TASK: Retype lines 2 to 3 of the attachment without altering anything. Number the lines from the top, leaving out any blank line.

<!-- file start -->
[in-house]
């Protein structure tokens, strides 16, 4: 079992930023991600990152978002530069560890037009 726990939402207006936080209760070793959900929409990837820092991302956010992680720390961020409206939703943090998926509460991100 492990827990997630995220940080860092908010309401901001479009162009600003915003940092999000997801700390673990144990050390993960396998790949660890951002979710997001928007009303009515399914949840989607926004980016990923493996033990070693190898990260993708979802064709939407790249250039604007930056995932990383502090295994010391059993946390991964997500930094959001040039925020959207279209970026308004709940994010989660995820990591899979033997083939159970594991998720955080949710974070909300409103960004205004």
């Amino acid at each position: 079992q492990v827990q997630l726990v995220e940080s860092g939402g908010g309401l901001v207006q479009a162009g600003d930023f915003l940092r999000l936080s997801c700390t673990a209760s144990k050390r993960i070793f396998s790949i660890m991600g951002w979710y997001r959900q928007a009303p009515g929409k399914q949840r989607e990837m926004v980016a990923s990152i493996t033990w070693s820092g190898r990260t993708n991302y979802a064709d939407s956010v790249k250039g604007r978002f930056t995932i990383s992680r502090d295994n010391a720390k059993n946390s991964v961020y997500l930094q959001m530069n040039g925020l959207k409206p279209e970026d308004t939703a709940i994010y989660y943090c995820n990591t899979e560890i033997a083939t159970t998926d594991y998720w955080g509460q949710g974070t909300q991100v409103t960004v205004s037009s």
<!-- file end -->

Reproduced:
């Protein structure tokens, strides 16, 4: 079992930023991600990152978002530069560890037009 726990939402207006936080209760070793959900929409990837820092991302956010992680720390961020409206939703943090998926509460991100 492990827990997630995220940080860092908010309401901001479009162009600003915003940092999000997801700390673990144990050390993960396998790949660890951002979710997001928007009303009515399914949840989607926004980016990923493996033990070693190898990260993708979802064709939407790249250039604007930056995932990383502090295994010391059993946390991964997500930094959001040039925020959207279209970026308004709940994010989660995820990591899979033997083939159970594991998720955080949710974070909300409103960004205004």
């Amino acid at each position: 079992q492990v827990q997630l726990v995220e940080s860092g939402g908010g309401l901001v207006q479009a162009g600003d930023f915003l940092r999000l936080s997801c700390t673990a209760s144990k050390r993960i070793f396998s790949i660890m991600g951002w979710y997001r959900q928007a009303p009515g929409k399914q949840r989607e990837m926004v980016a990923s990152i493996t033990w070693s820092g190898r990260t993708n991302y979802a064709d939407s956010v790249k250039g604007r978002f930056t995932i990383s992680r502090d295994n010391a720390k059993n946390s991964v961020y997500l930094q959001m530069n040039g925020l959207k409206p279209e970026d308004t939703a709940i994010y989660y943090c995820n990591t899979e560890i033997a083939t159970t998926d594991y998720w955080g509460q949710g974070t909300q991100v409103t960004v205004s037009s």